The Coast Range Watershed Institute (CRWI) is a California scientific and educational non-profit organization registered with the State of California.  The mission of the CRWI is to advance the understanding, management, and restoration of hydrologic, geomorphic, and ecological resources by conducting scientific investigations, facilitating data and information sharing, and providing education and outreach. 


Ensuring sustainable water supplies and maintaining in-stream flows for aquatic habitat in the face of increasing water demands and the uncertainties of climate change are among the greatest challenges facing society today. Successfully navigating these challenges requires that we re-think traditional management approaches that have tended to compartmentalize watershed processes and instead adopt a holistic approach that considers all the important hydrologic, geomorphic, and ecologic factors operating at both the project and watershed-scales. 

There is scientific consensus that groundwater and surface water resources are inextricably linked.  California’s Sustainable Groundwater Management Act will eventually result in improved groundwater management in California's many of the State’s largest and most intensively managed groundwater basins. In much of the state groundwater resources remain loosely quantified and generally unregulated.  In contrast, surface water is better quantified and has been by the State Water Resources Control Board Division of Water Rights for many decades.  Projects proposing to use groundwater are often evaluated on a project-by-project basis without consideration of the cumulative effects of all water uses in a given watershed or a clear understanding of groundwater recharge processes, surface water/groundwater interactions, or sustainable yields.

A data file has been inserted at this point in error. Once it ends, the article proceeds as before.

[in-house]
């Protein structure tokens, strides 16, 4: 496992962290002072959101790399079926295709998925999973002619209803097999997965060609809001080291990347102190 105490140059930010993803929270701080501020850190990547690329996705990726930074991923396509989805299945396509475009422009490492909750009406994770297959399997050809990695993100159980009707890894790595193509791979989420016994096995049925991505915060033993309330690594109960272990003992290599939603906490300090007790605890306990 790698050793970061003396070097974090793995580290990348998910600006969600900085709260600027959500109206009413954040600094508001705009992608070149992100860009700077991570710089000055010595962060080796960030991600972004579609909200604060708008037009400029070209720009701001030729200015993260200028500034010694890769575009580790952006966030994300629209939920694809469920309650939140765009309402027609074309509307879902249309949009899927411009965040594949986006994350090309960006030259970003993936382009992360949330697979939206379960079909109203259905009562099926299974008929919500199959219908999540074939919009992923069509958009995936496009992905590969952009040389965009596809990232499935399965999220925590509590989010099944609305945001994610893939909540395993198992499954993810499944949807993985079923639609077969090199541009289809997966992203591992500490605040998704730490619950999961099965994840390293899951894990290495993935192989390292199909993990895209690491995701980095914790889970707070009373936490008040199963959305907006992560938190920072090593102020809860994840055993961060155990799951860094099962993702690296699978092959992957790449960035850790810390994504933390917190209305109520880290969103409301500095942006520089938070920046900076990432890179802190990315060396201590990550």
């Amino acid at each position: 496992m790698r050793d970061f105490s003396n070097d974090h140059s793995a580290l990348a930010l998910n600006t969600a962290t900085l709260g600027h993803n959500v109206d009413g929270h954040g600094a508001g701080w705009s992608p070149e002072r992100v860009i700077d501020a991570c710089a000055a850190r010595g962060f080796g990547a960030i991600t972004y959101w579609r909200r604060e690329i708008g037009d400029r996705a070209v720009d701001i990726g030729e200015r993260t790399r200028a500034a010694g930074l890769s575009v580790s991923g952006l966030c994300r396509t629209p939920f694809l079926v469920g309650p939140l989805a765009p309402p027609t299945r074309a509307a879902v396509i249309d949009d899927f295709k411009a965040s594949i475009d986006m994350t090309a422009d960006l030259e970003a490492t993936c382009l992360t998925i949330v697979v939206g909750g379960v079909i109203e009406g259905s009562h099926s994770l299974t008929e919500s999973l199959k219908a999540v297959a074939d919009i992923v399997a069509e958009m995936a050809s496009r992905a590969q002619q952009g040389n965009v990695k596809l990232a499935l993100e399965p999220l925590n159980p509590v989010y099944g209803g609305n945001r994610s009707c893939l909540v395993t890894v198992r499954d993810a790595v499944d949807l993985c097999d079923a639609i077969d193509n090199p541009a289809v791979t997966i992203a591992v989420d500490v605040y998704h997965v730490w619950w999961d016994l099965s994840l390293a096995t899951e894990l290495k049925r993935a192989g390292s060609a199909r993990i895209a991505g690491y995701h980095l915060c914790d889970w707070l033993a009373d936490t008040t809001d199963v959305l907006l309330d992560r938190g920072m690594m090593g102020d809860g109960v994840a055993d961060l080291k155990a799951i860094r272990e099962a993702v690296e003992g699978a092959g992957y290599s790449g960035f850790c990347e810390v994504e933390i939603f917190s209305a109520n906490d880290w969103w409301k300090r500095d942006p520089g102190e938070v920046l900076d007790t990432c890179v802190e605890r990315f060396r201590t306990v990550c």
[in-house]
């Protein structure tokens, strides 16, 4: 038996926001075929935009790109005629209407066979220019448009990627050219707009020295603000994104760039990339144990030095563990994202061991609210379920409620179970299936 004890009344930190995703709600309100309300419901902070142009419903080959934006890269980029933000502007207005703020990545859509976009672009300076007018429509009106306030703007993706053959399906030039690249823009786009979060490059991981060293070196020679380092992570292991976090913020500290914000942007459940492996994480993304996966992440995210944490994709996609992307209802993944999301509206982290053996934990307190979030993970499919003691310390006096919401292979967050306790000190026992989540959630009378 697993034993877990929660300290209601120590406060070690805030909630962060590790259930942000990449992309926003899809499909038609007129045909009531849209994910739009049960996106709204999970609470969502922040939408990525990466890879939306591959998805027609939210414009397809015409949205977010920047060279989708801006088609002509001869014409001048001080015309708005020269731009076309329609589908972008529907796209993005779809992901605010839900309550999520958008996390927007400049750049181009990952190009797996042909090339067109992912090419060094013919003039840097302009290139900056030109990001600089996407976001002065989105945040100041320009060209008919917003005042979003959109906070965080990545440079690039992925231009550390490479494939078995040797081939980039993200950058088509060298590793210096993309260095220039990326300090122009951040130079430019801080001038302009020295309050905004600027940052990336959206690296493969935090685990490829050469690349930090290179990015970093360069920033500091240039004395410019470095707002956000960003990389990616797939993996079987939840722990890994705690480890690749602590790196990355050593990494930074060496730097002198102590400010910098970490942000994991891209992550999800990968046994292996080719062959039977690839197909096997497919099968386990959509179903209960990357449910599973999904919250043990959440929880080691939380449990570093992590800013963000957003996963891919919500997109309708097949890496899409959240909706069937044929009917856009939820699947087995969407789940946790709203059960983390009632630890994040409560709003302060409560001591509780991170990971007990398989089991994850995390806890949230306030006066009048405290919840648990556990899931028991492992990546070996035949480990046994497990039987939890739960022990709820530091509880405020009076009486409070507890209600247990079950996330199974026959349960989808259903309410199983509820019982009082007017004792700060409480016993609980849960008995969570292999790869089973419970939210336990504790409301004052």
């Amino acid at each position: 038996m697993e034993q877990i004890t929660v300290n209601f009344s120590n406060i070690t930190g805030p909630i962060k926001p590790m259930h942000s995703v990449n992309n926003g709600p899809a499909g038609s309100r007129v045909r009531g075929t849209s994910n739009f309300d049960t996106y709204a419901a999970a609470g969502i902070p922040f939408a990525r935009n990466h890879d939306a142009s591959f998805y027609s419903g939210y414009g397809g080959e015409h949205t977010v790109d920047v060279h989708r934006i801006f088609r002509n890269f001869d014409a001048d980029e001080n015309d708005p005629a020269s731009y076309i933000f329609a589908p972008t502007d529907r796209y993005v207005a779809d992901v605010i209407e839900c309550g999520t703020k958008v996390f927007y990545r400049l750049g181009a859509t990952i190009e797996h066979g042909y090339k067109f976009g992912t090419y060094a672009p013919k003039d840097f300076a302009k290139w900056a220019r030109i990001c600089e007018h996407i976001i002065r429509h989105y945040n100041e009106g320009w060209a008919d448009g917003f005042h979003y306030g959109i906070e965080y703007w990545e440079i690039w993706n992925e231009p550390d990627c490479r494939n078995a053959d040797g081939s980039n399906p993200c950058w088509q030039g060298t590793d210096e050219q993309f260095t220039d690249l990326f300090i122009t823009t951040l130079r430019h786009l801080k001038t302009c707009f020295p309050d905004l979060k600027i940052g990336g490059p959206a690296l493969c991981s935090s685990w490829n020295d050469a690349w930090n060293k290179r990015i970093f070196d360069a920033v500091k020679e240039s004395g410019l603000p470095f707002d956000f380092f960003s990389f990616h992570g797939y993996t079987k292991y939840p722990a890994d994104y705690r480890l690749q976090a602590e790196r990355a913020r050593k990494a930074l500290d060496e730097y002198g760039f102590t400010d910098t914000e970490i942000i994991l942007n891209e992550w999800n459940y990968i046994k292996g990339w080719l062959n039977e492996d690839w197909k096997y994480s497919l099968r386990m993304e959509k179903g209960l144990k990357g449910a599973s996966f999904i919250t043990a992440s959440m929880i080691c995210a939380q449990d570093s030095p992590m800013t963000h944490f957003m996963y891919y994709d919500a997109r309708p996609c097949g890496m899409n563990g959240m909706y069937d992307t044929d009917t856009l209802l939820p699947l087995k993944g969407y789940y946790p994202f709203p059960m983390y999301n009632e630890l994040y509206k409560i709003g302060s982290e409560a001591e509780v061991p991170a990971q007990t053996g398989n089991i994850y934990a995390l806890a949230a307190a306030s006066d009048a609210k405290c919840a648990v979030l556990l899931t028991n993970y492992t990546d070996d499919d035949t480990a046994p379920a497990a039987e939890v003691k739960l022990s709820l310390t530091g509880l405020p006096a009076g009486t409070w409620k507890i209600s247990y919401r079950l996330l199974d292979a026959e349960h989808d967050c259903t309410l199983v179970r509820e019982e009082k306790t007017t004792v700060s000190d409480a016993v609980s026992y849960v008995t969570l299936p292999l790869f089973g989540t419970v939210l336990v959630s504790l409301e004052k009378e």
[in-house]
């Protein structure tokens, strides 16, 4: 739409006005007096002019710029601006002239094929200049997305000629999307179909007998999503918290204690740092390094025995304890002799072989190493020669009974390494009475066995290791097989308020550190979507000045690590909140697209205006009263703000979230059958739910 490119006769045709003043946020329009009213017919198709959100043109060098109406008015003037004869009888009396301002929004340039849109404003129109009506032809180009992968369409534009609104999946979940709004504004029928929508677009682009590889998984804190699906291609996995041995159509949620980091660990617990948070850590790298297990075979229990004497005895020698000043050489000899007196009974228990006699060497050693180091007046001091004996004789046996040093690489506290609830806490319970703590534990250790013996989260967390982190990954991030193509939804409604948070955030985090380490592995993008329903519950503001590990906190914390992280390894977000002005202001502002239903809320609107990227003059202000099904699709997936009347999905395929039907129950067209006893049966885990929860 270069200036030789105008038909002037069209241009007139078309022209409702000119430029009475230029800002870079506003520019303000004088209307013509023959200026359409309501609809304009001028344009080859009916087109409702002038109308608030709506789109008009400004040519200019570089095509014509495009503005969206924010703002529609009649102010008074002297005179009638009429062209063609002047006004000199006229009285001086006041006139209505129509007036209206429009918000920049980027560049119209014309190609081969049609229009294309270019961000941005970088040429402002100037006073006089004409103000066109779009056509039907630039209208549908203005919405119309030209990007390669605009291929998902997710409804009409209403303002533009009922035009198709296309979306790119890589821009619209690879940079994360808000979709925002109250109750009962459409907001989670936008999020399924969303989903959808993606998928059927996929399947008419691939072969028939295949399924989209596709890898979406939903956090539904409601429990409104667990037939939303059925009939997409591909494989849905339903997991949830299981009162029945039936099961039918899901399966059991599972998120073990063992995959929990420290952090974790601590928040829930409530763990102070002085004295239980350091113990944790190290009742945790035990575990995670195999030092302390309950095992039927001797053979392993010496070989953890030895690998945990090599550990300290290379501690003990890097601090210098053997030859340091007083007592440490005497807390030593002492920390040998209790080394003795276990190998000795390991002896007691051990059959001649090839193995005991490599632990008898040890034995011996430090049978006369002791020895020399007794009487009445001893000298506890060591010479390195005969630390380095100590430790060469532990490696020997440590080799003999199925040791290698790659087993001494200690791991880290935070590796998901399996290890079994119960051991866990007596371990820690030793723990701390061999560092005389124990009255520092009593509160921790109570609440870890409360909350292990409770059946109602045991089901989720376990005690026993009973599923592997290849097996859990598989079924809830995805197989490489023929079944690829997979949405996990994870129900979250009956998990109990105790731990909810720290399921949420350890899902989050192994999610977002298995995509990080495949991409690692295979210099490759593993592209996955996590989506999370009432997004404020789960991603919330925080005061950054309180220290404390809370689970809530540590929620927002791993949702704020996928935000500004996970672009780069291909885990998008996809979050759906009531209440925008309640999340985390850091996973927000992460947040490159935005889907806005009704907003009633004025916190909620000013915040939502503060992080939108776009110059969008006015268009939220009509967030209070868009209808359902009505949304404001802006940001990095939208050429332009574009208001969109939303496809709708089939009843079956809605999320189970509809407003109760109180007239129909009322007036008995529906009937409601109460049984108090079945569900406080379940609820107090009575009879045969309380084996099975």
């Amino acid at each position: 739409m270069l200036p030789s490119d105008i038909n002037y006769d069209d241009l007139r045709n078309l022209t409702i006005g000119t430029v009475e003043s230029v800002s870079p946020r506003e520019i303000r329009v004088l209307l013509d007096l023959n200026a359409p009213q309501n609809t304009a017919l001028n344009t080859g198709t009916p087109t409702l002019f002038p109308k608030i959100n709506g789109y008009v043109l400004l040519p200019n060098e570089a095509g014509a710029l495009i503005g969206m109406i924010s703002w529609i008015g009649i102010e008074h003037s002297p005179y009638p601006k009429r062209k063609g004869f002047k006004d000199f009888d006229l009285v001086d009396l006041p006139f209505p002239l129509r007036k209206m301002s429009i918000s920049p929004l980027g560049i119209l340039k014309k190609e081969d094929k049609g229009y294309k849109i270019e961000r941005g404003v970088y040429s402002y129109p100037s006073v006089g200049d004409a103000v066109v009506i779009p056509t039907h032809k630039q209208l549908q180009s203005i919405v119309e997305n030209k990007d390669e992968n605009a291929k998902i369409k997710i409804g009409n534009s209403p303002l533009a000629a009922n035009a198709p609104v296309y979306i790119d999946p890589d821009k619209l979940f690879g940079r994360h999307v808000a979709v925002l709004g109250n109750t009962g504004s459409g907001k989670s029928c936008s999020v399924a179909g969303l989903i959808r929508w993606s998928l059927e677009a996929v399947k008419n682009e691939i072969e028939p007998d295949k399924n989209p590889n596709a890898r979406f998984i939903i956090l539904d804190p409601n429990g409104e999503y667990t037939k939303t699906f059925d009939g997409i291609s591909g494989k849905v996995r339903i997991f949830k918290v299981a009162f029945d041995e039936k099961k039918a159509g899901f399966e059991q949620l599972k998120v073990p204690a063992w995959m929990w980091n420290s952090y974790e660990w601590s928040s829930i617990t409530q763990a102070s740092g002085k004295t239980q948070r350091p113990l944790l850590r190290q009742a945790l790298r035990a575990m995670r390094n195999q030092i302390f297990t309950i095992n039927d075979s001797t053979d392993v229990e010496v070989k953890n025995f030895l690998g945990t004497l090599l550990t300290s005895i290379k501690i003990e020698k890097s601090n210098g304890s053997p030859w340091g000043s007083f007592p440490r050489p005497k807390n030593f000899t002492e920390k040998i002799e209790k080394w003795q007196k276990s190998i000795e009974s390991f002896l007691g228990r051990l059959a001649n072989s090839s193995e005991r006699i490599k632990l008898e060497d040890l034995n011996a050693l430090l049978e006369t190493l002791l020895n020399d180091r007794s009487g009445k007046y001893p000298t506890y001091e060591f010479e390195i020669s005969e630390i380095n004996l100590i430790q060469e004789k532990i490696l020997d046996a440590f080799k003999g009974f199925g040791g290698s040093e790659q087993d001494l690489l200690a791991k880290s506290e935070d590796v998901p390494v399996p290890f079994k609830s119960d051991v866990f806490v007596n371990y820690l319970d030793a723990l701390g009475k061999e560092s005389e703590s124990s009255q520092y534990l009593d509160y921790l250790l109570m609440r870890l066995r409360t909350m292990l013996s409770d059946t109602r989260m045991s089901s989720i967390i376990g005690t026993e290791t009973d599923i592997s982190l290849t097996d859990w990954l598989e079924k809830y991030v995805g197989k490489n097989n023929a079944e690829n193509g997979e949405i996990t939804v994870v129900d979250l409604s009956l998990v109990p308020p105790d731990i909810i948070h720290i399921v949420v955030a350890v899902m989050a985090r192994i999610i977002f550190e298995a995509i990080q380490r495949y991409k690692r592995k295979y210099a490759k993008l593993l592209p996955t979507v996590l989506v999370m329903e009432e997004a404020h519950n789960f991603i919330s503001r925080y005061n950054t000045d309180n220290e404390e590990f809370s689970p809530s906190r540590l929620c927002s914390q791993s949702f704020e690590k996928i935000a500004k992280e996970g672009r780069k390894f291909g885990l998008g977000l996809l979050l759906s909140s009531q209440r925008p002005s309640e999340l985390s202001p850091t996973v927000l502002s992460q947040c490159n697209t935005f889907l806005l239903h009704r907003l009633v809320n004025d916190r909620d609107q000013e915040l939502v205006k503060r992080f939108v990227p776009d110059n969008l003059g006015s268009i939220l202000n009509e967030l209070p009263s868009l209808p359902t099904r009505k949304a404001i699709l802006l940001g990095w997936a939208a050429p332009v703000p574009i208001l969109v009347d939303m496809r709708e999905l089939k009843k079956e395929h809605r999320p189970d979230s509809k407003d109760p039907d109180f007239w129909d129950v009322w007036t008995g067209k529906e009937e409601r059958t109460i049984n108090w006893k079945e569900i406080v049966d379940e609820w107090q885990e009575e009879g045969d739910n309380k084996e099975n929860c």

Habitat restoration practitioners are tasked with improving conditions for endangered species, however comprehensive studies of the underlying hydrologic, geomorphic, and ecological factors driving limitations in habitat availability are often poorly understood.  The priority for restoration has tended to promote in-stream habitat enhancement projects.  We seek to provide better understanding of aquatic habitat and in-stream flow availability at the watershed scale with the goal of optimizing the benefits of in-stream restoration projects.  The California Water Action Plan has similar goals and objectives.   

One of the key goals of the CRWI is to provide the regional scientific studies needed so that water managers and restoration practitioners and make better-informed decisions that consider the overall watershed context and the relevant hydrologic, geomorphic, and ecological processes and scales.  We believe that this holistic scientific framework is essential for the successful management of surface water and groundwater resources and the recovery of endangered species.   


Matt O’Connor, PhD--Chief Executive Officer

Mark Nolan, Environmental Educator, County of San Mateo—Secretary

Mariska Obedzinski, Fisheries Biologist, California Sea Grant--Treasurer